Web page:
Your phone can work as a language learning tracker if you download one of the habit trackers designed specifically to increase productivity by creating new habits, focusing energy on goals and showing just how well you’re doing.

A great one to try is called Habit List. It’s a free app with a clean interface that allows for flexible scheduling of up to three habits with no extra purchases. So if you’re working on more than one language, this is the go-to app. If you’re concerned with only one language, you can use this to also track your gym days or any other practice that’s important to you.

There are even trackers that gamify your habit. Habitica turns any life activity into a game. It’s easy to set the game up by listing the habits you want to cultivate or strengthen. Every time you check in to the game, you get credit for doing so. It mounts up to a point where you’re challenged to go on quests, accomplish tasks and even have pets.

If you’re a gamer, turning tracking language into a game might be the best way for you to stay motivated and watch your progress. I know it sounds impossible—or too good to be true—but “game on” with this one!

A Bullet Journal

To round out the options, I saved the one I personally use and consider the best tool for language tracking, the bullet journal, for last. A bullet journal is a completely customizable option but most language bullet journals include basic pages for tasks, goals and progress trackers to show what’s been completed.

It’s usually a small notebook, so it’s portable, which I like. It’s also as creative or minimalist as its owner wants it to be. My progress trackers are color coded, but that’s just me. Someone else’s might be a pencil line graph, and that’s fine, too. The point is to track!

How to Start Using Your Language Learning Tracker(s)

So now that you’ve chosen or are considering a language tracking tool or tools, you’ll want to focus on the best way to utilize your method. If you’re not using built-in tracking, you might be wondering how exactly to track your progress. We’ll get into all of that here.

  • First, decide what aspects of your language program you want to track. Do you want to monitor vocabulary acquisition, reading proficiency, writing skills or conversational skills? Maybe you’ve got a combination of all of those in mind. Actually, they should all be part of your program, so it makes sense to keep an eye on each of them if you can.
  • Assess where you are in your language learning. If you know where you are, proficiency-wise, you’ll be able to determine where you want to go and set goals accordingly. These downloadable language tracking sheets are used in classroom settings to gauge English proficiency, but they can be modified to suit any language. While these are intended to be used by teachers, with a little tweaking, they can give you a good idea of what your goals should be and they can also help you note your progress at any given point. They’re also a great way to see just where you fall on the proficiency scale.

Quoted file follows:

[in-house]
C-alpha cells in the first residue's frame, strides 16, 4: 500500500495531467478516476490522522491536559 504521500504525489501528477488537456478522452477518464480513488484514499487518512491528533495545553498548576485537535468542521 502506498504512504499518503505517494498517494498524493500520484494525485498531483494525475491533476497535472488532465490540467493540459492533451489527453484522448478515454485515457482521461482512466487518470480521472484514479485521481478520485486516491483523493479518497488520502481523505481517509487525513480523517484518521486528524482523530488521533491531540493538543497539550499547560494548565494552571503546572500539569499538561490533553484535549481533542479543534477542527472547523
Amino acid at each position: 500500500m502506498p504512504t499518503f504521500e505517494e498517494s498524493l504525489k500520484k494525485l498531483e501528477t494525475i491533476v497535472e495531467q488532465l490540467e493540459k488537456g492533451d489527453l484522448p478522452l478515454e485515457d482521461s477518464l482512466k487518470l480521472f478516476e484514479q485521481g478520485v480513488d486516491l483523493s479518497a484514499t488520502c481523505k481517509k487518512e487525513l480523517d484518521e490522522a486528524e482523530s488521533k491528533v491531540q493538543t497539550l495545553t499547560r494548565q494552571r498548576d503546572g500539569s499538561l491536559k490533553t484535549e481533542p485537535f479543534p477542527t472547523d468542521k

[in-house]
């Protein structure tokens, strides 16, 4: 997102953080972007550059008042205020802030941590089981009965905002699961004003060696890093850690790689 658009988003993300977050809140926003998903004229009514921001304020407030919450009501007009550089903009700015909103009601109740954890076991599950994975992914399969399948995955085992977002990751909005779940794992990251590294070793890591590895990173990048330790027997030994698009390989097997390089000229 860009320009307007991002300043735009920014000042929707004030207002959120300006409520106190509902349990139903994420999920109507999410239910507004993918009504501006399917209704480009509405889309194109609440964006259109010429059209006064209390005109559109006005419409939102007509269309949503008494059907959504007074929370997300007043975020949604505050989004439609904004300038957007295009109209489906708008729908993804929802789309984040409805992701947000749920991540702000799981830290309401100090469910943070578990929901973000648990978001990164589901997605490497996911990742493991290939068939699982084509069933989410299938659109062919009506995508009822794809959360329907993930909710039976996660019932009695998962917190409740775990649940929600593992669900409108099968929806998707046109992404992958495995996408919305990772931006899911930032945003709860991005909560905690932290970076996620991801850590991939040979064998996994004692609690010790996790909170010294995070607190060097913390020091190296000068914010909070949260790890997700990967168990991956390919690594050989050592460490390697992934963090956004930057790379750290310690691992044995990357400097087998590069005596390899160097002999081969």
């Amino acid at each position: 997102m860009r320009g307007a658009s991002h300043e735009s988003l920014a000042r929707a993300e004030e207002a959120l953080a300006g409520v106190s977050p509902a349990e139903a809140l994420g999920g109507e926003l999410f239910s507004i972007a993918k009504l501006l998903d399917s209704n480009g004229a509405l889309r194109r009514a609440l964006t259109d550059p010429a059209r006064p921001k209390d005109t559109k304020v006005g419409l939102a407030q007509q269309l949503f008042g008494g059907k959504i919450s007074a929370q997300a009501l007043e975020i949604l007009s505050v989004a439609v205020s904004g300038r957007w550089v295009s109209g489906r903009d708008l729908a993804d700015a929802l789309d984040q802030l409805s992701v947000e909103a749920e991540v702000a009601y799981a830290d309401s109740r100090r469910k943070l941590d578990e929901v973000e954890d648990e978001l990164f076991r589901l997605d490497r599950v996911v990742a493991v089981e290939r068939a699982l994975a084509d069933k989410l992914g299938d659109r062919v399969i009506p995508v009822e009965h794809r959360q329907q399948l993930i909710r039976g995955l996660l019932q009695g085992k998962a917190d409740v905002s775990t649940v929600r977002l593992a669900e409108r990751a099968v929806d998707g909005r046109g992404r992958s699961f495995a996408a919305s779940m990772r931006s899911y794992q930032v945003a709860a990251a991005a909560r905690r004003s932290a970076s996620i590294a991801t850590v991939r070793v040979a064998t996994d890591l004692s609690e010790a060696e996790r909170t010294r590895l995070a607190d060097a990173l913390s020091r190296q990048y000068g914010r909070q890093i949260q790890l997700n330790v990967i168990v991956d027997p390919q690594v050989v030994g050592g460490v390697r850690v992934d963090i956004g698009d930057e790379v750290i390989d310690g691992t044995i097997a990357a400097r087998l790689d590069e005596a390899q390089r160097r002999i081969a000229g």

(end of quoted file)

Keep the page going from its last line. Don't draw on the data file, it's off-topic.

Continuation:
One of the essential aspects of these sheets is that they offer measurable guides to assess language. Beginning learners would benefit from downloading the Kindergarten sheets, which place 500 words as the first linguistic vocabulary benchmark for a Level 1 learner. The scale on each tracking sheet increases until the Grades 10-12 sheets, which put linguistic learning in the 5000-word range.

You can also use Dialang to test different language skills.

Having resources like these on hand allows you to note progress and make gauging proficiency clear-cut, even if you’re using a lower-tech or non-language-specific tool as a tracker.

  • Start tracking study time/tasks. One of the best features of any language tracker is that it gives you the ability to track your study time. Do you want to devote one hour a day to learning? Two? Whatever fits your program and schedule, factor that in when you use your tracker. You’ll be able to see just how much time you need to spend to accomplish your tasks—and you’ll be able to make time in your schedule to get the job done.
  • A language tracker isn’t a stagnant tool. Optimally, you’ll access your tracker daily as you confirm you’ve completed your language studies. At the end of a week, month or year you’ll have a clear view of what you’ve been doing with your study time.
  • Review your progress periodically. I suggest monthly because I find that there are some weeks that I just don’t make every single task and I don’t want to feel badly about that. But if weekly works for you, that’s great, too. I review my language tracker at the end of every month and can see what I did, what I concentrated on and how many hours I devoted to studying a target language.

This is also a good time to break out the tracking sheets above, or review whatever built-in progress trackers you have going. If you see that you’re flagging in a certain area, adjust your course to get you back on target.

Trackers Are Excellent Tools for Language Learners

Trackers are effective.

They provide accountability, motivation and help gauge success.

Fitness trackers are a perfect example of how tracking works on human behavior. I mean, how many Fitbit owners (myself included) don’t call it a day until the step count goal is reached?

Let’s be honest, we all want to know how we’re doing and how we can do even better—and this is the method to address those concerns. Adding a tracker to your language routine, and using it consistently, can really help increase what you get done. It can also provide a tangible assessment of how well a program is performing.

Bring language learning to the next level, and keep your face out of that brick wall.

Track your way to success!